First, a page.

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Mini Krenov hand plane - in respect for the master

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Project by mafe posted 04-05-2015 03:25 PM 3308 views 3 times favorited 26 comments Add to Favorites Watch

Mini Krenov hand plane
in respect for the master.

Just became so full of smiles when I finished this little fellow today, that I could not help share him with you.
Most of you are familiar with James Krenov , his wonderful planes, woodworking and the plane making technique he refined and made into a trade mark, that will pass down in history.
I am working on a handful of mini planes and like to give them different styles, this one became in honor of James Krenov, respect!


Pictures:
1. Palm size Krenov plane.
2. Luthier, Krenov and mini kanna jointer.
3. Less is enough… 4 – 8,4 – 12,5 cm
4. Size does matter, small can be really good.
5. Finish a wee rough in the spirit of Krenov.
6. Nice tight mouth.


Foolish shot!

The blade on this one are from a old French lot of blades I bought some years back.
Hand forged, from Peugeot, and had already been changed from a bench plane iron into a narrow width iron.
Yes you read it right, the French car company.
Peugeot:
http://www.peugeotdesignlab.com/en/studio-3/history?view=produit&id=49
More info on types:
http://toolemera.com/Manufacturers%20&%20Merchants/Mfg.%20pqr/mfg.peugeotfreres.html

Later I will share a blog on the build of a bunch of little planes.

Perhaps this can inspire others to make planes in all sizes, it is great fun.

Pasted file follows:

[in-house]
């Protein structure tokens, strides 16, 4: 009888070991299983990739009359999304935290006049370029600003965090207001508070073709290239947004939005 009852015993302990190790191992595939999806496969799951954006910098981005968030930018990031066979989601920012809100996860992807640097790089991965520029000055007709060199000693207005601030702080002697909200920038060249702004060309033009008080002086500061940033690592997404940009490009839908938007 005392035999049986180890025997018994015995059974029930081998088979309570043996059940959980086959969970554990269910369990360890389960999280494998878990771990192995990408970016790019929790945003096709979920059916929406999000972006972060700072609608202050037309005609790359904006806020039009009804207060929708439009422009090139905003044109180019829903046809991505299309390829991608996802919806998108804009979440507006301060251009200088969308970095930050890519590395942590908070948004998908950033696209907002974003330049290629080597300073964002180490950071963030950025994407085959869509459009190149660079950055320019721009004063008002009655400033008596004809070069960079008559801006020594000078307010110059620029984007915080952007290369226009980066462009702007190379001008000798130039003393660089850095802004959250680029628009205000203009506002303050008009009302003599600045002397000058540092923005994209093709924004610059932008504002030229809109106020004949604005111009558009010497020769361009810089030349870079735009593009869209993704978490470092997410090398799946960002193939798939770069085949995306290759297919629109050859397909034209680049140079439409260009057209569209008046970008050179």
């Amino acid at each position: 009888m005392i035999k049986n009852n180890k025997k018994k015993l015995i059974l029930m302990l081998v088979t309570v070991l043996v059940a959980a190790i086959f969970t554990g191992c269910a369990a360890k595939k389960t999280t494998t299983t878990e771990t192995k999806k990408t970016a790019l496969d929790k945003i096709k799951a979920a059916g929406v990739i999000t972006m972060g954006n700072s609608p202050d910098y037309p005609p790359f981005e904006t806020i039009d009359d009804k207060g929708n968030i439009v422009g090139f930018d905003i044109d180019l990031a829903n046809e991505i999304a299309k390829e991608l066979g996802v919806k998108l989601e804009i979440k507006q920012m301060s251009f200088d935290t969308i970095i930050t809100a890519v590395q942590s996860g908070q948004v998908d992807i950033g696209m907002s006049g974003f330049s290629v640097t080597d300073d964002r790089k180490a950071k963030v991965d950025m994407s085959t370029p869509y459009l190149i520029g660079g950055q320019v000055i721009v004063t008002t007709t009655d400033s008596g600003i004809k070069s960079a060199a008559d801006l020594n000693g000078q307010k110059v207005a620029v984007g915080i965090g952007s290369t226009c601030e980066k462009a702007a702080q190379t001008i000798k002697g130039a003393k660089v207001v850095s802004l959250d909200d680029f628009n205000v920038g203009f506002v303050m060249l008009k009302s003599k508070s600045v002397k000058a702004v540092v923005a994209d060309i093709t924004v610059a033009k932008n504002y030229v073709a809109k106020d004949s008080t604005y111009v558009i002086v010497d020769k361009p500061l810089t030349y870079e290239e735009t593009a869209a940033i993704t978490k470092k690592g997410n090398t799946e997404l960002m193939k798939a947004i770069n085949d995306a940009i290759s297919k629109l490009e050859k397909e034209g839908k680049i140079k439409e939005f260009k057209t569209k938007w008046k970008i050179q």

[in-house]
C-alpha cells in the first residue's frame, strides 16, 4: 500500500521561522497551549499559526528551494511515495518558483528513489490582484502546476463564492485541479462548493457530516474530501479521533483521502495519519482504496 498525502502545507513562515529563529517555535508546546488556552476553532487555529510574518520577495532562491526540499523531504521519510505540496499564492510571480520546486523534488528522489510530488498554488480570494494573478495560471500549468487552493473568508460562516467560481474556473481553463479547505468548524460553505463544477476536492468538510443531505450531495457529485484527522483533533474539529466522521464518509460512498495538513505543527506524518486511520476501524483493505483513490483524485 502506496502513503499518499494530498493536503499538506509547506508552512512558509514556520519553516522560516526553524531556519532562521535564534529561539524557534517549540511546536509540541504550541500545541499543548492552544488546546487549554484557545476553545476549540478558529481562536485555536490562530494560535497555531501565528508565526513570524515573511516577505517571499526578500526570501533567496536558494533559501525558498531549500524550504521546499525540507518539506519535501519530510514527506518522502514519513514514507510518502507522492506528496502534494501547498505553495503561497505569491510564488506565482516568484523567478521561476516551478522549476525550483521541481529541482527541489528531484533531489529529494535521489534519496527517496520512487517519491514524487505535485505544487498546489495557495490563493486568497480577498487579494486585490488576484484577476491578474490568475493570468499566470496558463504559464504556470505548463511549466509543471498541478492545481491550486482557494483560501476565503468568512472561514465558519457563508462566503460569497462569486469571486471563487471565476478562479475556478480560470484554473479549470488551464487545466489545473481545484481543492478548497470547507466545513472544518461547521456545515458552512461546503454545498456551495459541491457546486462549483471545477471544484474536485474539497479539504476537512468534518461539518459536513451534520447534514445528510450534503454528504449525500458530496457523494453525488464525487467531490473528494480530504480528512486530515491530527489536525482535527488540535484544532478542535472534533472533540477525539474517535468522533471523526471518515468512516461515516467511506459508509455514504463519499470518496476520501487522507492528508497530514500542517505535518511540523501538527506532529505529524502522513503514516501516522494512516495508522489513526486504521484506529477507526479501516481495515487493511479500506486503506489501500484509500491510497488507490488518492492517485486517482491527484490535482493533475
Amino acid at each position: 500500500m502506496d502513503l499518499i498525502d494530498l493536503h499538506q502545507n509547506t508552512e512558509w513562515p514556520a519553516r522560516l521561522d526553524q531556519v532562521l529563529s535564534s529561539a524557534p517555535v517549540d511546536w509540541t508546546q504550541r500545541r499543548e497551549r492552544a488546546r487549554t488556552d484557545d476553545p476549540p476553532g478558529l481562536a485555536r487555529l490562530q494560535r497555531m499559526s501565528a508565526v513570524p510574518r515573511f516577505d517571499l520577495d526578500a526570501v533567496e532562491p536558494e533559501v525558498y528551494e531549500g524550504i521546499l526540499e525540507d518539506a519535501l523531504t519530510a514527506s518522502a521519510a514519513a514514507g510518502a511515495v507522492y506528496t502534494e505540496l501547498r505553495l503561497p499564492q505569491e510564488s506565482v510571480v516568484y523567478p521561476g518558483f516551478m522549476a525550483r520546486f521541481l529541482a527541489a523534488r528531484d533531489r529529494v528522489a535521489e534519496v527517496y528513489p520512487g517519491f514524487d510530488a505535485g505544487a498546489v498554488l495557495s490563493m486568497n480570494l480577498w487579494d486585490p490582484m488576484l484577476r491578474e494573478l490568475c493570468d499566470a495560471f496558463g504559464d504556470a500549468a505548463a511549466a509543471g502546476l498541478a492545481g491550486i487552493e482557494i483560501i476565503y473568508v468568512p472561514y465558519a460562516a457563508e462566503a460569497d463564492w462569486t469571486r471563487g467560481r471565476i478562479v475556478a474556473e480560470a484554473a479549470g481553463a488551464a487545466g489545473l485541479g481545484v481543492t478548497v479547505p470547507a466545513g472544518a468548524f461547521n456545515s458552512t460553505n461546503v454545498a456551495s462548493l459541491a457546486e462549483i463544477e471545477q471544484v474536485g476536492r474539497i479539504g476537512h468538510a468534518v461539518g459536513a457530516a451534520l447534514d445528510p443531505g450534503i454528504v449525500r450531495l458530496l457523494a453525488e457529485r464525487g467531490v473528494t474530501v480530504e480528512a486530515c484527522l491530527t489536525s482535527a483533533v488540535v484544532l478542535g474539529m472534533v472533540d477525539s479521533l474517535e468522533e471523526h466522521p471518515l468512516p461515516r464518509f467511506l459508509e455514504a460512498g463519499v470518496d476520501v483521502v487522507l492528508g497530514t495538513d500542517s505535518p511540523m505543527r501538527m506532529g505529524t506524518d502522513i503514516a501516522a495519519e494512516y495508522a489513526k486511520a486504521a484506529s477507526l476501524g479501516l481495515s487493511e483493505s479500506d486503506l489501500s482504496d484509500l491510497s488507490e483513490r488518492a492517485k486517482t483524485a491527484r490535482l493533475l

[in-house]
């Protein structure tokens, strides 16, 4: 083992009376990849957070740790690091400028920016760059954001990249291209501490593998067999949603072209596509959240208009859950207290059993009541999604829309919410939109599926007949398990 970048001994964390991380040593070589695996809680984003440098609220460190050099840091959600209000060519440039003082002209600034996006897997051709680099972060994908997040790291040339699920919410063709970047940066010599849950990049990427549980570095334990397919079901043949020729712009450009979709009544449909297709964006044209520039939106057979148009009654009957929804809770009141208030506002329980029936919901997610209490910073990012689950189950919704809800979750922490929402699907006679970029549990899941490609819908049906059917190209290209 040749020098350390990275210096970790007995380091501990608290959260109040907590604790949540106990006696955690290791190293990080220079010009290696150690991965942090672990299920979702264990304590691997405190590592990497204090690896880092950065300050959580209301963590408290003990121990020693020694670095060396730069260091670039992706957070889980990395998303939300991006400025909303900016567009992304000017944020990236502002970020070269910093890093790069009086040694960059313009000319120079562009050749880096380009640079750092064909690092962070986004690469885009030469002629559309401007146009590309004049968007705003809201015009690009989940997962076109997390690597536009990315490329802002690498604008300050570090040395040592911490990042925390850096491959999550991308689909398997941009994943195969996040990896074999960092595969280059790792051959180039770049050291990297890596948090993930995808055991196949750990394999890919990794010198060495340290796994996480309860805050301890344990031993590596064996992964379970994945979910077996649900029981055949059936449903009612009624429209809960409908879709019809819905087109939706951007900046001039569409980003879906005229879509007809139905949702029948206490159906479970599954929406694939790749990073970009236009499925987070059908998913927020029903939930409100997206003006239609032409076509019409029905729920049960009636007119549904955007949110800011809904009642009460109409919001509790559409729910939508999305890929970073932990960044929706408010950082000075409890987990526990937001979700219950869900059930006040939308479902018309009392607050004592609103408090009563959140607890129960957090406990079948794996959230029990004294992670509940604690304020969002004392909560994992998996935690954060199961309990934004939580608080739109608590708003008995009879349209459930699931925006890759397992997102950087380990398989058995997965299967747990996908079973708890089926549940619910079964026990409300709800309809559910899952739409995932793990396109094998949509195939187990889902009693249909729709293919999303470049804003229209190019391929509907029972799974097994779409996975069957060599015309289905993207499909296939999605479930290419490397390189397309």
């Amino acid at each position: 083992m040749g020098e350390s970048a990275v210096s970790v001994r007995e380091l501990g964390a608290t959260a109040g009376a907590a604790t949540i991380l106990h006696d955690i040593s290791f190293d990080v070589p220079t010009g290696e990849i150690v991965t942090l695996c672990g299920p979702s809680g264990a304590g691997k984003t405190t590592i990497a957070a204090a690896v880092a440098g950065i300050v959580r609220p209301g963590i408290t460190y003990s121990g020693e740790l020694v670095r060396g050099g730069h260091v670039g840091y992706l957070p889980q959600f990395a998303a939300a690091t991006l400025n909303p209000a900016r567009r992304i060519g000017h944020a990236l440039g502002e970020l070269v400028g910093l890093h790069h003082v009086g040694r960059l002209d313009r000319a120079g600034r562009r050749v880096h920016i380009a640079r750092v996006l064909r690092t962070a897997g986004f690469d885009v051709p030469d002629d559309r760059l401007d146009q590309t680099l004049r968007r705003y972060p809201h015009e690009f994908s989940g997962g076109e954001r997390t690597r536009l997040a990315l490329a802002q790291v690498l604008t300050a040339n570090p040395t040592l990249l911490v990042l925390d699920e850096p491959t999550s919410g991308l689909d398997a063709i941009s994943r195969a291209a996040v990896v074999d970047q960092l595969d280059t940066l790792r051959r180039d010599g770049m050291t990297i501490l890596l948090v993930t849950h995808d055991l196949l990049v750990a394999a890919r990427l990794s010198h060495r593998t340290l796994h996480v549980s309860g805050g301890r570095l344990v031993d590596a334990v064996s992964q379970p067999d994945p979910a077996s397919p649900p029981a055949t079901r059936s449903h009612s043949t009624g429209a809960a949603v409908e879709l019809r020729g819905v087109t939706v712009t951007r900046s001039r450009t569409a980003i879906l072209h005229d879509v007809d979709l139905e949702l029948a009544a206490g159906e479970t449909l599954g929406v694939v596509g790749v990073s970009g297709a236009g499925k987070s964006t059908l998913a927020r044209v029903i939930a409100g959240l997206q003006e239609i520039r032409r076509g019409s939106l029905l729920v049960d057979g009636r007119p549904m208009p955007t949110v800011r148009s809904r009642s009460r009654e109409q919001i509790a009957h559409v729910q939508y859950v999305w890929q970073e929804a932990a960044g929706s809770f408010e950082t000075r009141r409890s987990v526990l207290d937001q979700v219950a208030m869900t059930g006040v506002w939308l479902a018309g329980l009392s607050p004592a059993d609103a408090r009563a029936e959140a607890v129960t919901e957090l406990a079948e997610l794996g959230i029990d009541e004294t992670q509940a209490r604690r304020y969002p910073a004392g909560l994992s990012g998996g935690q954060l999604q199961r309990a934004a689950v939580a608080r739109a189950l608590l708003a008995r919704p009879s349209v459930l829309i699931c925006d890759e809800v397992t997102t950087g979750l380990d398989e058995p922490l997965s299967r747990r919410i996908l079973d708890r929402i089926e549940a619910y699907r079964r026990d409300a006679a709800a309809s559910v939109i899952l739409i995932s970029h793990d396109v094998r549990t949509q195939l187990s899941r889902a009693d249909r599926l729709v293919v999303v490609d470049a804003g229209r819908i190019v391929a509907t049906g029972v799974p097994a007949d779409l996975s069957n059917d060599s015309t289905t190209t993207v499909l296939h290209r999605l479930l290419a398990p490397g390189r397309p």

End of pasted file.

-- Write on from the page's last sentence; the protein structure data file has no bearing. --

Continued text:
Best thoughts,

MaFe

-- MAD F, the fanatical rhykenologist and vintage architect. Democraticwoodworking.





26 comments so far

View gsimon's profile

gsimon

1198 posts in 1581 days


#1 posted 04-05-2015 03:36 PM

nice homage! the pics are perfect

-- Greg Simon

View CFrye's profile

CFrye

8768 posts in 1308 days


#2 posted 04-05-2015 03:43 PM

Mini’s are great, Mads! Thanks for sharing the smiles.

-- God bless, Candy

View Andre's profile

Andre

1023 posts in 1274 days


#3 posted 04-05-2015 03:46 PM

Looks good, but pretty sure his planes did not use a brass cross pin, In his book The Fine Art of Cabinetmaking on pages 86 and 87 there is a picture of one of his planes, shows the hand carved cross pin, and his preferred style of wedge. There is a small School in Roberts Creek British Columbia where a lot of his tools now call home, if you ever get the chance or are in the area you have to go there!

-- Lifting one end of the plank.

View tyvekboy's profile

tyvekboy

1344 posts in 2481 days


#4 posted 04-05-2015 03:47 PM

What are you using for the plane irons?

-- Tyvekboy -- Marietta, GA ………….. one can never be too organized

View Arlin Eastman's profile

Arlin Eastman

3557 posts in 2029 days


#5 posted 04-05-2015 04:10 PM

mafe

I sure would like to know more about making them.

-- Please help me help other Vets click..> http://www.gofundme.com/m1abko.....It is always the right time, to do the right thing.

View rayn's profile

rayn

162 posts in 2686 days


#6 posted 04-05-2015 04:13 PM

Beautiful ! You have created an heirloom tool

-- Ray,Iowa

View siavosh's profile

siavosh

674 posts in 1339 days


#7 posted 04-05-2015 04:54 PM

Beautiful set, they might belong in that museum :)

-- http://woodspotting.com/ -- Discover the most interesting woodworking blogs from around the world

View mafe's profile (online now)

mafe

11175 posts in 2557 days


#8 posted 04-05-2015 05:01 PM